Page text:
People can make soft water harder by adding a water hardener to their water, but some caution is advised when using a water hardener, depending on how the water is being used. As a general rule, soft water is better for pipes and appliances, so people who have problems with laundry and showering because their water is too soft may want to think about some alternatives before using a water hardener. In the case of aquarists, who use water hardeners to reach the right chemical balance in their fish tanks, it is a very good idea to consult a guidebook which discusses all of the issues involved with water hardeners before making soft water harder.
Soft water is simply water which lacks a number of dissolved minerals, most notably magnesium and calcium. The lack of dissolved minerals means that soft water is less likely to form stains and calcifications on pipes and appliances, and it also reacts differently with soaps and detergents. For example, soap tends to froth more freely in soft water, which can create a soapy residue on people or garments after washing.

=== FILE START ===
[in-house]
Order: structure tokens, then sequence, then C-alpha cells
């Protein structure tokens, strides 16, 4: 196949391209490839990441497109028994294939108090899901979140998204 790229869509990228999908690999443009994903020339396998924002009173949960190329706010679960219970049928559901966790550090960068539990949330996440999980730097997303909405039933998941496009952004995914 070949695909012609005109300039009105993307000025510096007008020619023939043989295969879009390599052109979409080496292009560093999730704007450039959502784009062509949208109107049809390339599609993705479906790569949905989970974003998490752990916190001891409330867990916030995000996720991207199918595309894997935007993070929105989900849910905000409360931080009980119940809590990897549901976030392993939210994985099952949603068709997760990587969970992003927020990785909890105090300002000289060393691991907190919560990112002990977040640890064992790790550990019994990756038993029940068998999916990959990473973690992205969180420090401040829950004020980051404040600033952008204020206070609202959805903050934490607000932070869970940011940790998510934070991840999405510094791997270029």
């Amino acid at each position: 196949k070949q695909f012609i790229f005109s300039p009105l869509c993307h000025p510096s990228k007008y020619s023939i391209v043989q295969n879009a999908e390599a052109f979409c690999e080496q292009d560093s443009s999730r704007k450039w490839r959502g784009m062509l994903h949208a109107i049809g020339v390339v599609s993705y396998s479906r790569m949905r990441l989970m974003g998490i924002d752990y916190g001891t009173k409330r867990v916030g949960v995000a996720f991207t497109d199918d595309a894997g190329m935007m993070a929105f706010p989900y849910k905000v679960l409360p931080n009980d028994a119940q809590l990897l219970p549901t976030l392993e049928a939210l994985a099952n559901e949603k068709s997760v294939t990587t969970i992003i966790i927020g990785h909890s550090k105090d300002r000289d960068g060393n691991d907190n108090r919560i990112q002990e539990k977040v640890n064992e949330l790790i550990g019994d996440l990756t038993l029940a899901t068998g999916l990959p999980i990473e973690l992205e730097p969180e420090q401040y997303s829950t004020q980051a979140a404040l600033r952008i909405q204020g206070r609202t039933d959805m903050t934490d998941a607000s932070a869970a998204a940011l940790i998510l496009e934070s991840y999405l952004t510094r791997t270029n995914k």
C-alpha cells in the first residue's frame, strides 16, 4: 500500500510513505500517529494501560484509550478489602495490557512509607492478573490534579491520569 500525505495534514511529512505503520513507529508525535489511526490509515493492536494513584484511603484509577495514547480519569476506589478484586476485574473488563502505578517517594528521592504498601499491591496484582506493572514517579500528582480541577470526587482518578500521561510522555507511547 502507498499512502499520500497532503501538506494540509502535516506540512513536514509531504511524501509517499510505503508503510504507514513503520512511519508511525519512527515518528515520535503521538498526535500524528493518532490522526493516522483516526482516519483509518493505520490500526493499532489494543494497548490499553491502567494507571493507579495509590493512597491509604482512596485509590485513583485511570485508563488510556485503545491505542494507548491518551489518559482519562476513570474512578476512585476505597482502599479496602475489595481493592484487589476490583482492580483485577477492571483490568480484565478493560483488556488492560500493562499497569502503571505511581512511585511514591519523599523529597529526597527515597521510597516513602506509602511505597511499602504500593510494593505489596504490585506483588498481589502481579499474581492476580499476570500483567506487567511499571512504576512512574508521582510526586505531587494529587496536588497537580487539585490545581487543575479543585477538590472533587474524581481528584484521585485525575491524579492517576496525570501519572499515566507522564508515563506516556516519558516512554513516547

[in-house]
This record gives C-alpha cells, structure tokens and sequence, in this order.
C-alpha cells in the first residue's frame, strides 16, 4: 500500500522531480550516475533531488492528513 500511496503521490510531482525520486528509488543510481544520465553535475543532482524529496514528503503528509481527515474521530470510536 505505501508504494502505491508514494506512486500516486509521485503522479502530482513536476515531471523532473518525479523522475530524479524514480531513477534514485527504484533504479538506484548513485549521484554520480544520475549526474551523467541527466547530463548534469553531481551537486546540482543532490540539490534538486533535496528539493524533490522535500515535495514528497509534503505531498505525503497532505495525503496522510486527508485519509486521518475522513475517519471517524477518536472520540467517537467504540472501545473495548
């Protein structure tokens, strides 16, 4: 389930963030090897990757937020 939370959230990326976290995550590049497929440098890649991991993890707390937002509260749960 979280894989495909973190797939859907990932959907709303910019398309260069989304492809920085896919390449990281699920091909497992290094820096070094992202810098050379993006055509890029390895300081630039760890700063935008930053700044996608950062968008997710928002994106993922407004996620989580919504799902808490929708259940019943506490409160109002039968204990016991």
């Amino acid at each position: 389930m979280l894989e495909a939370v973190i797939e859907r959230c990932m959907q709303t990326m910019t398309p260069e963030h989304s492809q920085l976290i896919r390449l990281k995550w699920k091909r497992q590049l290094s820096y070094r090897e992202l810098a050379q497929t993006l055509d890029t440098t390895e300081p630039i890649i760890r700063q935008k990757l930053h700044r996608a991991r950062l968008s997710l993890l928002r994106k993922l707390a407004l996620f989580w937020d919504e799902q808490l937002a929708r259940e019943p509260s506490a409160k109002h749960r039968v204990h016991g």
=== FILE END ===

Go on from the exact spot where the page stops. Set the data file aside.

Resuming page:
When people want to make soft water harder because of problems with soap, they have a couple of options. They can attach a water hardening unit to their water system, making all of the water in the house harder with the use of chemicals, or they can address the problems caused by extremely soft water where they emerge. With laundry, for example, a small amount of baking soda can be thrown in with each load to harden the water, with the side benefit of deodorizing the laundry, and less laundry soap should be used with each load. People may also want to check their laundry detergent for water softeners, as many firms add softeners in case people are laundering in hard water.
In the shower, using soap products which are as pure as possible can help reduce the feeling of slickness or slime after showering in soft water, and people should also more generally use less soap because of the increased lathering. It is also possible to find water hardener units which attach to showerheads, making soft water harder as needed.
Aquarists can add commercial water hardeners to their aquariums, but they should only do so if they are comfortable with chemistry. Testing kits can be used to determine whether aquarium water is hard or soft, and the results of these tests can be used to select the best chemicals to make the soft water harder. Things like magnesium sulfate and calcium chloride are often sold along with commercially formulated hardeners for aquarists who want to be able to tweak the water hardness even further.